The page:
monetary standard

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Related to monetary standard: gold standard, Monetary policy
ThesaurusAntonymsRelated WordsSynonymsLegend:
Noun1.monetary standard - the value behind the money in a monetary systemmonetary standard - the value behind the money in a monetary system
value - the quality (positive or negative) that renders something desirable or valuable; "the Shakespearean Shylock is of dubious value in the modern world"
gold standard - a monetary standard under which the basic unit of currency is defined by a stated quantity of gold
silver standard - a monetary standard under which the basic unit of currency is defined by a stated quantity of silver
bimetallism - a monetary standard under which the basic unit of currency is defined by stated amounts of two metals (usually gold and silver) with values set at a predetermined ratio
Based on WordNet 3.0, Farlex clipart collection. © 2003-2012 Princeton University, Farlex Inc.
References in periodicals archive ?
(11) Bernanke (2012b) refers here to the example of Britain leaving the gold standard in 1931, but speculative attacks do not generally result in the collapse of the monetary standard. Many cases are resolved through a revaluation of the exchange rate as happened several times during Britain's experience with the gold standard.
The Cato Institute's George Selgin, a leading figure in the modern "free banking" school, maintains for different reasons that bitcoin's fixed supply makes it ill-suited to becoming the monetary standard. He thinks a growing labor force under a fixed supply of money would be especially problematic: Average compensation would be driven down over time, and workers would find this unacceptable.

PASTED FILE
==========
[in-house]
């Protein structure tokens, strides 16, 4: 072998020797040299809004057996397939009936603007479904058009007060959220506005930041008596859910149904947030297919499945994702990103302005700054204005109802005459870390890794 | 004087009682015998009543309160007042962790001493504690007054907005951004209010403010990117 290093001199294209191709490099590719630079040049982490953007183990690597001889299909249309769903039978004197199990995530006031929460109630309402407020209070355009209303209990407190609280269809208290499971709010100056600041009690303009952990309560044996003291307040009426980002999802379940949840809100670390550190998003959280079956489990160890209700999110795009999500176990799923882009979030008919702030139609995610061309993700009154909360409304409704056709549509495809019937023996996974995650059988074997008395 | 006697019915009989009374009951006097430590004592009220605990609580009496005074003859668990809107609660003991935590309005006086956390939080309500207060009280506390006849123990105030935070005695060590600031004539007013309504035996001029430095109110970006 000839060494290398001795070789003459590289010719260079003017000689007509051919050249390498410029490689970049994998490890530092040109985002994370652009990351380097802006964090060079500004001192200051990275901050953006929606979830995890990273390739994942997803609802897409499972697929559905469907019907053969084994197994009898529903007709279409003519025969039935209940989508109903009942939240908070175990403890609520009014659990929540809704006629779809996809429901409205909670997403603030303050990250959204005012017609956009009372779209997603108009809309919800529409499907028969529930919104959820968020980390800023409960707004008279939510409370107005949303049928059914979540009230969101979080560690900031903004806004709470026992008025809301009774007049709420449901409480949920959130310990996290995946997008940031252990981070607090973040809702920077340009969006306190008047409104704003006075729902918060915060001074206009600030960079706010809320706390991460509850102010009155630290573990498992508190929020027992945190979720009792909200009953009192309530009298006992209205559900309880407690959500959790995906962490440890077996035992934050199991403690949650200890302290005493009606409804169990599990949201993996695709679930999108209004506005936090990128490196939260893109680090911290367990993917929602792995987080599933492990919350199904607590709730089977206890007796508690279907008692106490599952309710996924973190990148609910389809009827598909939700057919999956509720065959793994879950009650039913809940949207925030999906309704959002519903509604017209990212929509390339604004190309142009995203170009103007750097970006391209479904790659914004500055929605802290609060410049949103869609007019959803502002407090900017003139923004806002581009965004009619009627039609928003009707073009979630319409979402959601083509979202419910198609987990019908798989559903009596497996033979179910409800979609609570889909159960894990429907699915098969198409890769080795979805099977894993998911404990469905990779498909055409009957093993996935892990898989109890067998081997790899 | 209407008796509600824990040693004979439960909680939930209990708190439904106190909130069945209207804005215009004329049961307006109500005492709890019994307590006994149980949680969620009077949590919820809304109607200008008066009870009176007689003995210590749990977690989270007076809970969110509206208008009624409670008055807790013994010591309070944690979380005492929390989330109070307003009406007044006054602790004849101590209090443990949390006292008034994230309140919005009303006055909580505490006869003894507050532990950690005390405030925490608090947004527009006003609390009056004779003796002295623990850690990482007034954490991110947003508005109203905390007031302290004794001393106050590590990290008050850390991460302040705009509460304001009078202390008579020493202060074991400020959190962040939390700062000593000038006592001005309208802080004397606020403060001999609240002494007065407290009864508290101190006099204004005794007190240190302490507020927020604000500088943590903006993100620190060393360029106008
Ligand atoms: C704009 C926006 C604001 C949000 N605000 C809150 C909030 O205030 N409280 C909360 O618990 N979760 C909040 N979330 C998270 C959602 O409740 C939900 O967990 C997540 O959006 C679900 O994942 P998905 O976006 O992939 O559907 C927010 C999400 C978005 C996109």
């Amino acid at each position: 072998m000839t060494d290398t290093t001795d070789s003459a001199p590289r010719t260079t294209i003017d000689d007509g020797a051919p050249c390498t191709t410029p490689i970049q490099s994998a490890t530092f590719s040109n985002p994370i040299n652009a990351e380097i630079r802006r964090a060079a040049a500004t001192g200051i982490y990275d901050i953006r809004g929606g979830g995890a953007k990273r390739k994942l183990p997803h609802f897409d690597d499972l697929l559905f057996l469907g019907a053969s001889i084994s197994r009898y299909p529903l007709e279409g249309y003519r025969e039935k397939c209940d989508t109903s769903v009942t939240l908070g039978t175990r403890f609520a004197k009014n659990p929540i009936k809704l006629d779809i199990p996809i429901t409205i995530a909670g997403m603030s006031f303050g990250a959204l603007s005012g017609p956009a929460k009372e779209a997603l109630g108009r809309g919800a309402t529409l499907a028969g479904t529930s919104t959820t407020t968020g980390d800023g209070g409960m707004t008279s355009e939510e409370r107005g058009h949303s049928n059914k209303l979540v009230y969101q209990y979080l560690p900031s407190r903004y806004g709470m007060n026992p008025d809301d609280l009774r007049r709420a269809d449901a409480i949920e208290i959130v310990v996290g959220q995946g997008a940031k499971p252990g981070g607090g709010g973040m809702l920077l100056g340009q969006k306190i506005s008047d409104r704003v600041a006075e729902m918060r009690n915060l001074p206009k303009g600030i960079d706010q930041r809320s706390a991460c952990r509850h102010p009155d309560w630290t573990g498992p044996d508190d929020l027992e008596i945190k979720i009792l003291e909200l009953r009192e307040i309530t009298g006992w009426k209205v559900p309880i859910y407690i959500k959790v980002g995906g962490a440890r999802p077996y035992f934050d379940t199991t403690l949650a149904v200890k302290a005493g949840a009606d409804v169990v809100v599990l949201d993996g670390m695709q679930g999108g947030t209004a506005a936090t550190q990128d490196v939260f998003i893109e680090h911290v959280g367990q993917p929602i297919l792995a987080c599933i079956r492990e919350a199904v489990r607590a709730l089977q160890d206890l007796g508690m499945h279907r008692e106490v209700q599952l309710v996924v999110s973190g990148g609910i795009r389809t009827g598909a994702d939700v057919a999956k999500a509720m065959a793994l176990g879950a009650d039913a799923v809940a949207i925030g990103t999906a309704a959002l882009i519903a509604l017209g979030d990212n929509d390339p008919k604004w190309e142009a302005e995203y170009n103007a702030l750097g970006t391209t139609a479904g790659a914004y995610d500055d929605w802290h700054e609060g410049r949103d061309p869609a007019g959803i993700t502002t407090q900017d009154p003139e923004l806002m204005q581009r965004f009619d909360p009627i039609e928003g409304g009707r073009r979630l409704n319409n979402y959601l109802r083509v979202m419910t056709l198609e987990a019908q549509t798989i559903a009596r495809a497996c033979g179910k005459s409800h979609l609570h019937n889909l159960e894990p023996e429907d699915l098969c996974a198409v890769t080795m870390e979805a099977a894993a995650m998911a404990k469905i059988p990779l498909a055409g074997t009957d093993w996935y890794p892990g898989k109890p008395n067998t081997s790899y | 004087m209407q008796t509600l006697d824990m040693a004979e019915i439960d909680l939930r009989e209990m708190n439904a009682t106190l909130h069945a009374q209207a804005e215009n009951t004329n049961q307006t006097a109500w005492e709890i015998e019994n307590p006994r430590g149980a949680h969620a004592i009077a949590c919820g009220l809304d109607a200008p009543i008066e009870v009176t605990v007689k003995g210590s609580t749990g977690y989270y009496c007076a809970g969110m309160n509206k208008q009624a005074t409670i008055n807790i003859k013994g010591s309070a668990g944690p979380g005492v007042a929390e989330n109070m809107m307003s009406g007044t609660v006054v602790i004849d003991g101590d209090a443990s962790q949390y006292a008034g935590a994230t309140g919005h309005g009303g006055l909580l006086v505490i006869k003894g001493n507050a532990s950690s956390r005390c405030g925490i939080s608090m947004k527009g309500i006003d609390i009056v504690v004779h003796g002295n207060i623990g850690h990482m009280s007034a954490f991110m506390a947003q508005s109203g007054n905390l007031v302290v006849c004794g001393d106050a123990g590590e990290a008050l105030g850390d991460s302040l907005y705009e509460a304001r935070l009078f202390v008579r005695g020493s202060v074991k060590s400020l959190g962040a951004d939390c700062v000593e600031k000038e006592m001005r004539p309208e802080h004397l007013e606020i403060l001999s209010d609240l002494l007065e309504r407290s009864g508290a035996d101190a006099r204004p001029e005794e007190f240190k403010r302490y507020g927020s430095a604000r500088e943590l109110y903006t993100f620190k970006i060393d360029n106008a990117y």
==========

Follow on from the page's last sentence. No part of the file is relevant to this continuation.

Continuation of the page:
They agreed to inaugurate an international gold-backed monetary standard reliant on the U.S.
The other issue related to the cryptocurrencies is the lack of transparency or any monetary standard.
Under the Constitution, a precious metal or "specie" monetary standard is implied by the clause in Article I, Section 8 giving Congress the power to "coin [not "print"!] money, and regulate the value thereof." That this turn of phrase refers specifically to a gold and silver (or "bimetallic") monetary system is reinforced by a clause in Article I, Section 10 expressly prohibiting the states from coining money, issuing "bills of credit" (i.e., promissory notes), or making "anything but gold and silver coin a legal tender in payment of debts."
After spending nearly two hundred pages of detailed analysis showing that political authorities cannot be trusted to manage a monetary standard in the interest of the common good, Timberlake proposes a return to a strict constitutional interpretation of Congress's monetary powers.
has an incumbency advantage due to the network properties of a monetary standard. The greater the number of people who are plugged into the dollar network, ready to buy or sell using dollars, the more useful using dollars is to you.
Plainly, the euro in no way constitutes the ideal monetary standard, which, as we saw in the first section, could only be found in the classic gold standard, with a 100-percent reserve requirement on demand deposits, and the abolition of the central bank.
But inflation is both improbable and inconsequential as long as money is defined in terms of a fixed weight of gold (or silver), and the monetary standard is not debased by government printing of fiat money.
The depreciation of silver also started fierce controversies concerning the best monetary standard to adopt.
"What Is the Monetary Standard, Or, How Did the Volcker-Greenspan FOMC's Tame Inflation?" Federal Reserve Bank of Richmond Economic Quarterly 94 (Spring): 147-71.